Without being overtly political, the exhibition (also) deals with the political in life and in art and, inherent in it, is criticism of nationalism and national ego, which always undermine rationalism and the positive potential inherent in cooperation and a just distribution of resources and wealth. Landau’s perspective is dialectic; from below, through the eyes of the little girl hiding under the table, as well as from above, over the heads of the men playing the Countries game. The exhibition attempts to bridge the gap between the childlike, innocent, ideal perception, and the world of adults, the estranged, calculated work of policymakers (political, social and economic), in a search for synthesis and unity of opposites.

August 31 2011

Nicholas Hlobo’s Dragon Sculpture at Venice Art Biennale 2011

South African artist Nicholas Hlobo is known for his richly layered sculptures and distinctive use of materials. For his work he chooses materials such as rubber inner tubes, ribbon, gauze, lace and found objects, and combines them using techniques such as stitching and weaving. The choice of materials as well as the techniques of putting the pieces together are charged with meaning. Masculine materials such as the inner tubes of car tyres meet feminine techniques of creating things. Thus Hlobo attempts to explore issues of gender, race and ethnicity.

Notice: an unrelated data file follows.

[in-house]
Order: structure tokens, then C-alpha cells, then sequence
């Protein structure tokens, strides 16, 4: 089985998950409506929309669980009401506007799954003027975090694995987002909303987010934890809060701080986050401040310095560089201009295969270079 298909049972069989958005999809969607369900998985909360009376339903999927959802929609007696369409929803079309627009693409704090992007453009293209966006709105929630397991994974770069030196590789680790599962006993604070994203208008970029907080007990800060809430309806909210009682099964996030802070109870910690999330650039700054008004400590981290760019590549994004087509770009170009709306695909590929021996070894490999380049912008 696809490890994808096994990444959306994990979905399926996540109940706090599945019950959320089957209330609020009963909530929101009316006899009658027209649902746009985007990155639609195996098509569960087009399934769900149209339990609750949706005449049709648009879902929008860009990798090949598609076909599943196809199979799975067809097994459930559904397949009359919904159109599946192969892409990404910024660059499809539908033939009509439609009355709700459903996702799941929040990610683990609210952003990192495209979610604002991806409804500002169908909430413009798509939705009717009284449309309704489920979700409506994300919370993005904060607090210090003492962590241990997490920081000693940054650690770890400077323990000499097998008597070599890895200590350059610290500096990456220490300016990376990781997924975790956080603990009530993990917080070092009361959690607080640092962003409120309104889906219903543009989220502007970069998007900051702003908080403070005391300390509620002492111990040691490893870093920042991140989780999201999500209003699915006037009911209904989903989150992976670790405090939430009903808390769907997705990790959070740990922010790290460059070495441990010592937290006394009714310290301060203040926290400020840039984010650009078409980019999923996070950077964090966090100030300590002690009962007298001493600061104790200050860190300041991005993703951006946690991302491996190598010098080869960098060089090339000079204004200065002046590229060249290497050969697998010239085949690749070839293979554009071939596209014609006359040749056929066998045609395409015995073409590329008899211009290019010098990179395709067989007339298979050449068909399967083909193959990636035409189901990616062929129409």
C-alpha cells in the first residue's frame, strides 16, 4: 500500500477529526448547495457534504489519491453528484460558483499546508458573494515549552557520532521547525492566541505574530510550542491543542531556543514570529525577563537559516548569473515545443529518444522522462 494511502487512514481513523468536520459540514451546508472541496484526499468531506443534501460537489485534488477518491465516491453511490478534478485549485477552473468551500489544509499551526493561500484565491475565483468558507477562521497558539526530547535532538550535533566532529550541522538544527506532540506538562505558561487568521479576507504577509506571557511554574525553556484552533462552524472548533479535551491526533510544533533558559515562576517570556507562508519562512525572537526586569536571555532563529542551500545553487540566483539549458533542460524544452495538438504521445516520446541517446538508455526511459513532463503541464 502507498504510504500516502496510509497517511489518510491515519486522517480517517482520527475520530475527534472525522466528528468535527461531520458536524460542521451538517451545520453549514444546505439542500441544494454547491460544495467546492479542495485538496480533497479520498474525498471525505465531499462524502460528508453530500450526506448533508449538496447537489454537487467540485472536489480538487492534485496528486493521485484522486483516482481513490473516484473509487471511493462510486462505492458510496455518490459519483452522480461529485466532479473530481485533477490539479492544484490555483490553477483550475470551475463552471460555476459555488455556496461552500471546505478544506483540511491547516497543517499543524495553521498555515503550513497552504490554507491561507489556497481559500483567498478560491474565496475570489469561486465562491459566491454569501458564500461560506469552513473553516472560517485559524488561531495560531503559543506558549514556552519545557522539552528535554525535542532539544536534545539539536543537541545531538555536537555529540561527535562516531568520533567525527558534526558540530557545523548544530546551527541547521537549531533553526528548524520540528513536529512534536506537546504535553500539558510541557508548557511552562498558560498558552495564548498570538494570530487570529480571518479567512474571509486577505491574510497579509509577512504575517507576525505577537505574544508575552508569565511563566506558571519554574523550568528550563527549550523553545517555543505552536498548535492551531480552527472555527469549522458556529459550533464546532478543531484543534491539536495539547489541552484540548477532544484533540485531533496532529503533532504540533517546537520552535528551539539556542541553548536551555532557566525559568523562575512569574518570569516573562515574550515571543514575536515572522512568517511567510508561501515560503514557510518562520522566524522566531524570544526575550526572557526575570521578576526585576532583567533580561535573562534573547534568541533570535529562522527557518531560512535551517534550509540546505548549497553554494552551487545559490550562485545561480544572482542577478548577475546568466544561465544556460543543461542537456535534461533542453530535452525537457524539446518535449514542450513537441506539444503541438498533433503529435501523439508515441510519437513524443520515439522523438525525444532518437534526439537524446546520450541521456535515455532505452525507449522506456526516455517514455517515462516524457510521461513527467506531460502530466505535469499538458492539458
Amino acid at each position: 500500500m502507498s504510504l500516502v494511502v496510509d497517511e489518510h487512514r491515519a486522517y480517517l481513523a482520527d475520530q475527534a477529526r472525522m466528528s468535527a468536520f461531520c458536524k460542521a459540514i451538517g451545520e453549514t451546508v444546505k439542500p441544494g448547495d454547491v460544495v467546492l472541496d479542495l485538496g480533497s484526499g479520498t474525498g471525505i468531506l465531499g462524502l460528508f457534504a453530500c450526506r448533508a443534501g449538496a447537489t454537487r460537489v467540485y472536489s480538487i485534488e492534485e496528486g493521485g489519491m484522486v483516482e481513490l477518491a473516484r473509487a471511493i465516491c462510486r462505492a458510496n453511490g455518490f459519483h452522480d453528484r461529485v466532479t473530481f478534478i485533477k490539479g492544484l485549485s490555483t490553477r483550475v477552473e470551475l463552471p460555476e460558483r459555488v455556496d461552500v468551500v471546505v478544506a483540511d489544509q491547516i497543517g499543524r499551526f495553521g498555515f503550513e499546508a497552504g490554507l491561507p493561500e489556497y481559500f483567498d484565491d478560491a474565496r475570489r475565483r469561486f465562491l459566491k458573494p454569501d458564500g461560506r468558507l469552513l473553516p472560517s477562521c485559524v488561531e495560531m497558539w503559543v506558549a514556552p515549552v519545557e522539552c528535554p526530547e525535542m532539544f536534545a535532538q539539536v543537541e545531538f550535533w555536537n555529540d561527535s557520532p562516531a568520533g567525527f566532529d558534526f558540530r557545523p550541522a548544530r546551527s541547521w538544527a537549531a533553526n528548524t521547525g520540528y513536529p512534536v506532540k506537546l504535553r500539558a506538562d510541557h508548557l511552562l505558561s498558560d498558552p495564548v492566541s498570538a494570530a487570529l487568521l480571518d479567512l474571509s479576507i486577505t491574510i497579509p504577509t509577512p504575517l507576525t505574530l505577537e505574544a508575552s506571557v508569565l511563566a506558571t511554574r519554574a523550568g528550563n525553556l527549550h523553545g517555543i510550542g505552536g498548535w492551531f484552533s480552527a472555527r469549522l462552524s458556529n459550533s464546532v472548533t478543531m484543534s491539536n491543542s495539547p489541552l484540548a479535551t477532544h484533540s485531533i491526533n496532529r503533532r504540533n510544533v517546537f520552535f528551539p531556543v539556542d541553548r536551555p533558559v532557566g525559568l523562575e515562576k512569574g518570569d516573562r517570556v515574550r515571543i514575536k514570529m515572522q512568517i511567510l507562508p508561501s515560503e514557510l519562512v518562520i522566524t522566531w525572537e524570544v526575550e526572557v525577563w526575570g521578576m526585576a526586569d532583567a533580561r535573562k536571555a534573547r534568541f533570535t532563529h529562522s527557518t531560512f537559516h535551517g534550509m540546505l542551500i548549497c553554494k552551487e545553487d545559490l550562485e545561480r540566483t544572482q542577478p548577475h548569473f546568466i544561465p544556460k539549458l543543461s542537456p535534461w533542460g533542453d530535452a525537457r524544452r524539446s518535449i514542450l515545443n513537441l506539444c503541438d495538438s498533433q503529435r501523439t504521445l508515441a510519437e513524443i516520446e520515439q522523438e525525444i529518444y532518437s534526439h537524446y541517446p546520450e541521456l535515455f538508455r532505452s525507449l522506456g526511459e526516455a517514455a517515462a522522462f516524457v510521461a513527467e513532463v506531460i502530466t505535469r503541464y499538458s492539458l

For the ILLUMInations exhibition of the 54th International Art Exhibition – La Biennale di Venezia Nicholas Hlobo created a giant flying rubber dragon made of tyre inner tubes, stitched together with red ribbons. The title of the work is All the Lightning Birds Are After Me, or – in Hlobo’s native Xhosa language: Iimpundulu Zonke Ziyandilandela.

Nicholas Hlobo was born in Cape Town in 1975. The artist lives and works in Johannesburg. Currently he is also taking part in the exhibition The World Belongs to You at Palazzo Grassi in Venice.